Our lab conducts research using MSCs and we buy our media from a supplier. Internally we have been sharing information that we have seen at conferences where there can be contamination in raw materials and media. Do you recommend additional testing for media or other raw materials that you bring into the lab and which tests would you recommend.
This question is part of the following Ask The Expert session:
How to minimize contamination risk and protect your cultures
Job Title: Scientific Supporting Specialist supporting EMEA regions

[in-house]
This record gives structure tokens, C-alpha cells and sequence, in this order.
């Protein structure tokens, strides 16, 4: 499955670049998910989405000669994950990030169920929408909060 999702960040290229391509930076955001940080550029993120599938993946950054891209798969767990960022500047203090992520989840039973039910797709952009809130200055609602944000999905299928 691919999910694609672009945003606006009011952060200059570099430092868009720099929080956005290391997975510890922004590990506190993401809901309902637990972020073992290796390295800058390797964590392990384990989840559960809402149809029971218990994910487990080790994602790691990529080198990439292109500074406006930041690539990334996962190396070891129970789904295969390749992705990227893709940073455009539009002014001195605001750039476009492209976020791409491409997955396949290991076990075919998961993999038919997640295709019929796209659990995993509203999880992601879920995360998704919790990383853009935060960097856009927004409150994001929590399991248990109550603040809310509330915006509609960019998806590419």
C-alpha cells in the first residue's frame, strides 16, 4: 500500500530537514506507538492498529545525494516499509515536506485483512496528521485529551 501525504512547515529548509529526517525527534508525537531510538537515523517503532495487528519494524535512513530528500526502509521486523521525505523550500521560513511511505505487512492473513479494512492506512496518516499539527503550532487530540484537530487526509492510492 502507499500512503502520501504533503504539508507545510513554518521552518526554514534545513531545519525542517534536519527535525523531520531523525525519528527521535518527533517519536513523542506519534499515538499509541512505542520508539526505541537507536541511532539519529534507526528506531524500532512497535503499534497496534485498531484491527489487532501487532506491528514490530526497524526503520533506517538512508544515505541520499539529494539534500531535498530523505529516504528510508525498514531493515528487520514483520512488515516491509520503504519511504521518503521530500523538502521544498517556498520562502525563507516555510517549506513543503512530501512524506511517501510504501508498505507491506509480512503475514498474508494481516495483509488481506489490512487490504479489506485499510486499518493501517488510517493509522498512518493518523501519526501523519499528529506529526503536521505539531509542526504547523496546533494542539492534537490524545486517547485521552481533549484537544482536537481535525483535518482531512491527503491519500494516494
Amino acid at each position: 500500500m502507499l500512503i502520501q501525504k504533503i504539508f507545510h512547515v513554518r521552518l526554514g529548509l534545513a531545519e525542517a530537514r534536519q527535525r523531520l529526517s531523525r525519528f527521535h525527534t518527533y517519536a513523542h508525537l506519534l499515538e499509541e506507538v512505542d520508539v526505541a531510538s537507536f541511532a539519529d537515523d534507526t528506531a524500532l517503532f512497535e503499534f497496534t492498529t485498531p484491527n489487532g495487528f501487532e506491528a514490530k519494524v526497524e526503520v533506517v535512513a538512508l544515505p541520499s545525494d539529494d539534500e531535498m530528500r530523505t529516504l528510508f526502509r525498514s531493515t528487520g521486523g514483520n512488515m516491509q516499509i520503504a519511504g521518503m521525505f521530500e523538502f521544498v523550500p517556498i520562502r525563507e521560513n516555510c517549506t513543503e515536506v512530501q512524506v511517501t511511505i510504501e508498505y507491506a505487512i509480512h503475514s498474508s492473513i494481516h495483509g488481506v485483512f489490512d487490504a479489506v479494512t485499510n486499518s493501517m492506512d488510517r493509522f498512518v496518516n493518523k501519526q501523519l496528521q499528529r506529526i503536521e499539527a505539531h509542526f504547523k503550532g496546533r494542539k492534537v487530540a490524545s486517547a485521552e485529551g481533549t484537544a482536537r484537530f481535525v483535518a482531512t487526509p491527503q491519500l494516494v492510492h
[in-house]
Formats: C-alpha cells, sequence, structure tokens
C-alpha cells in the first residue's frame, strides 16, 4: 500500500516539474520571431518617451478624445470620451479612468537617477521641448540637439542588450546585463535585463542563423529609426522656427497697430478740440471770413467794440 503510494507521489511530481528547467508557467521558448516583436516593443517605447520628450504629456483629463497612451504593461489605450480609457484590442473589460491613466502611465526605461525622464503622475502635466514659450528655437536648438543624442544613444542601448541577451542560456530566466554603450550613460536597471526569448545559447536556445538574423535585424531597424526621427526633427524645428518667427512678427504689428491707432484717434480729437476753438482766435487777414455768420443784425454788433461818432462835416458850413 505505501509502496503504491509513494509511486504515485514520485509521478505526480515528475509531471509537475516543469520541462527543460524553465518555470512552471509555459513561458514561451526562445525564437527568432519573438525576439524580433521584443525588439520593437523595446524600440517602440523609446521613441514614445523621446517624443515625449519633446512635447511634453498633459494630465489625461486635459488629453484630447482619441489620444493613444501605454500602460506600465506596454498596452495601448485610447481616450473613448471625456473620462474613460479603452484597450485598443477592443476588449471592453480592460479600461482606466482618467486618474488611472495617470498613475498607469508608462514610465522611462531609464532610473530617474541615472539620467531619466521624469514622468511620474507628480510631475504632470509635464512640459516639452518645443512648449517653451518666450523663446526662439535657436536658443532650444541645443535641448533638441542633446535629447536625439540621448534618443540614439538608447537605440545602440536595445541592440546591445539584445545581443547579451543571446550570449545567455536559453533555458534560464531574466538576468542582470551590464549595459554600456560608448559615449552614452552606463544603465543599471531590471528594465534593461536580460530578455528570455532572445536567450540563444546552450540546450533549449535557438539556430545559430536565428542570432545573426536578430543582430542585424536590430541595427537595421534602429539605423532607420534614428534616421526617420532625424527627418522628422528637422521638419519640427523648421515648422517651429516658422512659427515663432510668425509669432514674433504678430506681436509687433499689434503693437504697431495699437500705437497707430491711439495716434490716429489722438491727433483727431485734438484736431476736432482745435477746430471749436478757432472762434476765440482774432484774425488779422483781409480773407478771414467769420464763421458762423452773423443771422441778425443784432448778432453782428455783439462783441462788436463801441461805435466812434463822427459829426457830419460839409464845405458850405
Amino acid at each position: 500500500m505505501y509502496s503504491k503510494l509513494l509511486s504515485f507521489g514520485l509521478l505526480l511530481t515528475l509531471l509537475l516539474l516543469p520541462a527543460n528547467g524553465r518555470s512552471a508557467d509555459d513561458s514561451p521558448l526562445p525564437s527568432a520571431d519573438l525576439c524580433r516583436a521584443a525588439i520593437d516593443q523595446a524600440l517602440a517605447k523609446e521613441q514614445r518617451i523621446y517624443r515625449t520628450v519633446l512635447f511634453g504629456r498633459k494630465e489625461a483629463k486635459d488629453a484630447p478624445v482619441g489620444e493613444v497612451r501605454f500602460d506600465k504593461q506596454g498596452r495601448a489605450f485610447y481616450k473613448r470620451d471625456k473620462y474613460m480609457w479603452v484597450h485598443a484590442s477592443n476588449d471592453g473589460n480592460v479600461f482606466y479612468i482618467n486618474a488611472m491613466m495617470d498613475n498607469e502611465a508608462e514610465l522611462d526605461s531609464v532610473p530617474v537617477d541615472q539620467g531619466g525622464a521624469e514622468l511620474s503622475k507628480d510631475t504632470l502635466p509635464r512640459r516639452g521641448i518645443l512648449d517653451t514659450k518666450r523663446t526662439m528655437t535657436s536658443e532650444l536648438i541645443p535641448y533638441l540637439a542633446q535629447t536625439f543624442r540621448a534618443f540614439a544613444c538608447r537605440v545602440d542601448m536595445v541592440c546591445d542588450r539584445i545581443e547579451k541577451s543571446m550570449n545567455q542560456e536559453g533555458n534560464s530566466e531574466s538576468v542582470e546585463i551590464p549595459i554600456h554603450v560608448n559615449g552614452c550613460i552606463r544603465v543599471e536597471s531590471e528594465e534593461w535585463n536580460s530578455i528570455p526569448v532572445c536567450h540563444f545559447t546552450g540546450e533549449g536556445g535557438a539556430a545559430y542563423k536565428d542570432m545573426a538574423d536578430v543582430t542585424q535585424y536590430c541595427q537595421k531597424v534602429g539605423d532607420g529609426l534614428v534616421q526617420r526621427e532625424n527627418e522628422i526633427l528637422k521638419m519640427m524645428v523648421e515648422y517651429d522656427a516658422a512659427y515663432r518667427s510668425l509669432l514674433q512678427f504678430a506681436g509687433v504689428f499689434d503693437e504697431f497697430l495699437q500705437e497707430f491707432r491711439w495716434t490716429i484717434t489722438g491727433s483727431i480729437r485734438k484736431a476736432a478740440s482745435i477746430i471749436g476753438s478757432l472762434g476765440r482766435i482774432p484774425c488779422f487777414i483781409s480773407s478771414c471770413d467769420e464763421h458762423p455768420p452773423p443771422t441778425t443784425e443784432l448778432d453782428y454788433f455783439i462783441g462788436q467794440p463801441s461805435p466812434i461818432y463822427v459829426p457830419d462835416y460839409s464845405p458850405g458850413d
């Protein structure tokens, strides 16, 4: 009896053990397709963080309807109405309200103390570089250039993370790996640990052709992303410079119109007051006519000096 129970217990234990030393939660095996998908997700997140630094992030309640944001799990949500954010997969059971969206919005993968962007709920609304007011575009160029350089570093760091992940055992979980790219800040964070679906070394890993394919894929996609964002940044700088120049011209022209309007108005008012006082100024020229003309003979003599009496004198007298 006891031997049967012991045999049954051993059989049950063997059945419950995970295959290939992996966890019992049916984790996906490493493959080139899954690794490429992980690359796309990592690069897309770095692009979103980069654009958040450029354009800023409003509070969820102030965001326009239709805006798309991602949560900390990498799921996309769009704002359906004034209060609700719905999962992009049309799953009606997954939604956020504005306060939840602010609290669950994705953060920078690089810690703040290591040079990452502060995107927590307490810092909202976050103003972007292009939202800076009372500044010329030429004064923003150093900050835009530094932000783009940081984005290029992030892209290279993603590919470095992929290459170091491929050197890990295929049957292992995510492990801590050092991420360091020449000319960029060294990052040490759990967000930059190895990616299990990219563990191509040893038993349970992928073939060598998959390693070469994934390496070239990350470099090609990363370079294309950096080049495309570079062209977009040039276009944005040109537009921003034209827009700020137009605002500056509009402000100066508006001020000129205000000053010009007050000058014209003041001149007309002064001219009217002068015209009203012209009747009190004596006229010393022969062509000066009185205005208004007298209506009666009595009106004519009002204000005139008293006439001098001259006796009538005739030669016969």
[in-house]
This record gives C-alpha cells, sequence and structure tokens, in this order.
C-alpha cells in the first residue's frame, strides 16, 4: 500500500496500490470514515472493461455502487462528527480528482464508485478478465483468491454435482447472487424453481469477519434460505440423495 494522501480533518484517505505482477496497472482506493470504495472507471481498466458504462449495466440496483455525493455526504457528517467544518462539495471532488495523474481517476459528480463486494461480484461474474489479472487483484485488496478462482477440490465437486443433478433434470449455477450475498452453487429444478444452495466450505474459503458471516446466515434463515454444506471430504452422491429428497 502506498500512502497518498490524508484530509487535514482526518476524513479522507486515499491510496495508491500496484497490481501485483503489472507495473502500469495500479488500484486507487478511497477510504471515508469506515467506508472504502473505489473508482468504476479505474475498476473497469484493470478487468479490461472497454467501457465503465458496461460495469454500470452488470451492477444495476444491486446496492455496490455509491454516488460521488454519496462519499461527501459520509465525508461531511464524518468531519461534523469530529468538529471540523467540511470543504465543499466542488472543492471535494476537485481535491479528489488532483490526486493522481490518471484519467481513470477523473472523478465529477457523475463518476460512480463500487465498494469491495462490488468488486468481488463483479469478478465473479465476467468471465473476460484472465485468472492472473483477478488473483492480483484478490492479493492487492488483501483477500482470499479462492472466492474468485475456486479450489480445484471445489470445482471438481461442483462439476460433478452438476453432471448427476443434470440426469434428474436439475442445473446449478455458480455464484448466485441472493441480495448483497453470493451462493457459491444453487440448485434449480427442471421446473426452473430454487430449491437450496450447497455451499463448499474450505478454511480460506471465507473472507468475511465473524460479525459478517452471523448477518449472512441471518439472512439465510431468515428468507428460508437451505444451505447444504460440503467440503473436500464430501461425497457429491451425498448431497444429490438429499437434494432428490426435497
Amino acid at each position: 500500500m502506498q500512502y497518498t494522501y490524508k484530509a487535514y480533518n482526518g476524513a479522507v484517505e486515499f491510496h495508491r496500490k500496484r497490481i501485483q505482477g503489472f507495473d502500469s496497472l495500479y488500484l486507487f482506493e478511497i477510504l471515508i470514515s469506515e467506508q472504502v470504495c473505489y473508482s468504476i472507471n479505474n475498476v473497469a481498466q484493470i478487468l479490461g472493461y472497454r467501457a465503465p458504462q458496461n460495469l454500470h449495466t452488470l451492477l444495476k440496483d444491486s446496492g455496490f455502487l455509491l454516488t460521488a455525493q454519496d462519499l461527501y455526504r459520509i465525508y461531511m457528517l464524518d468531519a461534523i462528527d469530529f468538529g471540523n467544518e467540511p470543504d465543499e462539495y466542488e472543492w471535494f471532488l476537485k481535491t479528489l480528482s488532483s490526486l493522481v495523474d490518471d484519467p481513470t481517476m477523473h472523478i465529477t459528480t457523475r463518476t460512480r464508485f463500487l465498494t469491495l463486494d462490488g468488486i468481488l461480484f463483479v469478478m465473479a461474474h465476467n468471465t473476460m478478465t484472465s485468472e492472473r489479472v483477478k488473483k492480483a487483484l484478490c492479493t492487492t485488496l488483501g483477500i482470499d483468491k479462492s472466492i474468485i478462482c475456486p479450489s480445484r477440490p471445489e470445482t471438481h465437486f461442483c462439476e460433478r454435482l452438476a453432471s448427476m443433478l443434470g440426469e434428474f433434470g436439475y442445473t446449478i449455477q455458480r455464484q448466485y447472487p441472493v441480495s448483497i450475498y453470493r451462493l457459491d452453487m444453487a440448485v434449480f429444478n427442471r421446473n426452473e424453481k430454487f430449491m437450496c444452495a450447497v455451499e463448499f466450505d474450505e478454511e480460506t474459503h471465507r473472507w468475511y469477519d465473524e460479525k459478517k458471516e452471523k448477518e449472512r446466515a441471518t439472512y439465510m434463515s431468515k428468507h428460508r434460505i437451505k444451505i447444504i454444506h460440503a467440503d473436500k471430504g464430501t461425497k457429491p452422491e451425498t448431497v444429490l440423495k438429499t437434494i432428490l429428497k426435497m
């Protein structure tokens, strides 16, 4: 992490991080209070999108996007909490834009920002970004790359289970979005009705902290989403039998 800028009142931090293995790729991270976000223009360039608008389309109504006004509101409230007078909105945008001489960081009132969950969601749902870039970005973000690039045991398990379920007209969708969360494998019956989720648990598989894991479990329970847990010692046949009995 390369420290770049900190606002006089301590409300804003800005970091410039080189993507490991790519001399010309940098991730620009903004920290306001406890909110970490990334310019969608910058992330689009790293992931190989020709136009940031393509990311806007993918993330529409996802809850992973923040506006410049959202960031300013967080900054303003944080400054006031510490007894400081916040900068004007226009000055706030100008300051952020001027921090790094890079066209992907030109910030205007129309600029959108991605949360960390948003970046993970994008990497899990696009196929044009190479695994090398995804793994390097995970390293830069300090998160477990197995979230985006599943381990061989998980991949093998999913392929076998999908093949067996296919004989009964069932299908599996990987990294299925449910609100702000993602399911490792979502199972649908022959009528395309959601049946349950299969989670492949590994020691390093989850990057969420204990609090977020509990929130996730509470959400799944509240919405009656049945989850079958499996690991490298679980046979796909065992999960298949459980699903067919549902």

Suppliers of cell lines and raw material should conduct extensive testing before releasing a product, and provide documentation listing what tests were done, and indicate the level of sterility. One thing to note is that sterility assurance levels (SAL) may vary by manufacturer or product. SAL is the probability of one random contaminant occurring on a surface after sterilization and it is expressed as 10-n. Example: SAL 10-3 means that there is a probability of 1 contaminated product out of 1,000. That being said, if you have extremely sensitive cells and/or assays, you may choose to filter sterilize your media prior to use. No further testing should be required. However, some laboratories may need have more stringent guidelines and testing should be tailored to those more extensive needs. Our suggestion is to always contact the supplier for more information or clarity about the tests that were performed on the product supplied Note: If you have specific concerns about a media or reagent, it is good practice to make the manufacturer aware of the potential issue so they can conduct the appropriate quality investigation.